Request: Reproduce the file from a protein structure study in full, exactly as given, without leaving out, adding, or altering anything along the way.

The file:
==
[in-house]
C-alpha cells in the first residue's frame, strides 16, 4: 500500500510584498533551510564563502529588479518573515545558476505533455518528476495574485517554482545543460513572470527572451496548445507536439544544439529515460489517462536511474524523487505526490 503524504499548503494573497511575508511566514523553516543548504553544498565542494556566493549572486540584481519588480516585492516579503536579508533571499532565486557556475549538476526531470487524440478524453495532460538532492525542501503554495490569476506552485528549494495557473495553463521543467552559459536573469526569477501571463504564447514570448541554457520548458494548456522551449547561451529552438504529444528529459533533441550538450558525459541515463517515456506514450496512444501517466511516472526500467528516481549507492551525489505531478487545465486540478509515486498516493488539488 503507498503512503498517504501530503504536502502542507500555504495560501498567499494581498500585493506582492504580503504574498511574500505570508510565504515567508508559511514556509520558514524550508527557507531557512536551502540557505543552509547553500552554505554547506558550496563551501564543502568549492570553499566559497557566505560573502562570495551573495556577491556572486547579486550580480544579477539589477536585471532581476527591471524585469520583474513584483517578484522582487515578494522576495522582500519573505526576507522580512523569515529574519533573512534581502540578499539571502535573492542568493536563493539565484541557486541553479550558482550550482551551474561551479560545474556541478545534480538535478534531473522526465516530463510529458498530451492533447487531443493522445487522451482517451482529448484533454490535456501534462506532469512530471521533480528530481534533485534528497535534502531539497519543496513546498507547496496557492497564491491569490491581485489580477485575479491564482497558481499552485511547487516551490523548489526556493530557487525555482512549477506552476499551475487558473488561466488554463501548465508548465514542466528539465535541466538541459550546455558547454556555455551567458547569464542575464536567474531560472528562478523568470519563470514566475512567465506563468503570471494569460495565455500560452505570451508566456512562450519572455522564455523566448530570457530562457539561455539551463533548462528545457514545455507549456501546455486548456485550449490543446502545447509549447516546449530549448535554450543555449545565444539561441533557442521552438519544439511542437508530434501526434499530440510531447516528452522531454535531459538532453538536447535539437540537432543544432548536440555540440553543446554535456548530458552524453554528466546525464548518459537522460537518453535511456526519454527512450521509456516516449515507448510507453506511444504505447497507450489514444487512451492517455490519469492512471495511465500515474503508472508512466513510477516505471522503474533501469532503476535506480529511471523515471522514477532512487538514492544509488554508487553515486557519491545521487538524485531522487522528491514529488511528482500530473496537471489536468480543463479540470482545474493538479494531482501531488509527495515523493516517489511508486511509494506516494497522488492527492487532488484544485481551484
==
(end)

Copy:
[in-house]
C-alpha cells in the first residue's frame, strides 16, 4: 500500500510584498533551510564563502529588479518573515545558476505533455518528476495574485517554482545543460513572470527572451496548445507536439544544439529515460489517462536511474524523487505526490 503524504499548503494573497511575508511566514523553516543548504553544498565542494556566493549572486540584481519588480516585492516579503536579508533571499532565486557556475549538476526531470487524440478524453495532460538532492525542501503554495490569476506552485528549494495557473495553463521543467552559459536573469526569477501571463504564447514570448541554457520548458494548456522551449547561451529552438504529444528529459533533441550538450558525459541515463517515456506514450496512444501517466511516472526500467528516481549507492551525489505531478487545465486540478509515486498516493488539488 503507498503512503498517504501530503504536502502542507500555504495560501498567499494581498500585493506582492504580503504574498511574500505570508510565504515567508508559511514556509520558514524550508527557507531557512536551502540557505543552509547553500552554505554547506558550496563551501564543502568549492570553499566559497557566505560573502562570495551573495556577491556572486547579486550580480544579477539589477536585471532581476527591471524585469520583474513584483517578484522582487515578494522576495522582500519573505526576507522580512523569515529574519533573512534581502540578499539571502535573492542568493536563493539565484541557486541553479550558482550550482551551474561551479560545474556541478545534480538535478534531473522526465516530463510529458498530451492533447487531443493522445487522451482517451482529448484533454490535456501534462506532469512530471521533480528530481534533485534528497535534502531539497519543496513546498507547496496557492497564491491569490491581485489580477485575479491564482497558481499552485511547487516551490523548489526556493530557487525555482512549477506552476499551475487558473488561466488554463501548465508548465514542466528539465535541466538541459550546455558547454556555455551567458547569464542575464536567474531560472528562478523568470519563470514566475512567465506563468503570471494569460495565455500560452505570451508566456512562450519572455522564455523566448530570457530562457539561455539551463533548462528545457514545455507549456501546455486548456485550449490543446502545447509549447516546449530549448535554450543555449545565444539561441533557442521552438519544439511542437508530434501526434499530440510531447516528452522531454535531459538532453538536447535539437540537432543544432548536440555540440553543446554535456548530458552524453554528466546525464548518459537522460537518453535511456526519454527512450521509456516516449515507448510507453506511444504505447497507450489514444487512451492517455490519469492512471495511465500515474503508472508512466513510477516505471522503474533501469532503476535506480529511471523515471522514477532512487538514492544509488554508487553515486557519491545521487538524485531522487522528491514529488511528482500530473496537471489536468480543463479540470482545474493538479494531482501531488509527495515523493516517489511508486511509494506516494497522488492527492487532488484544485481551484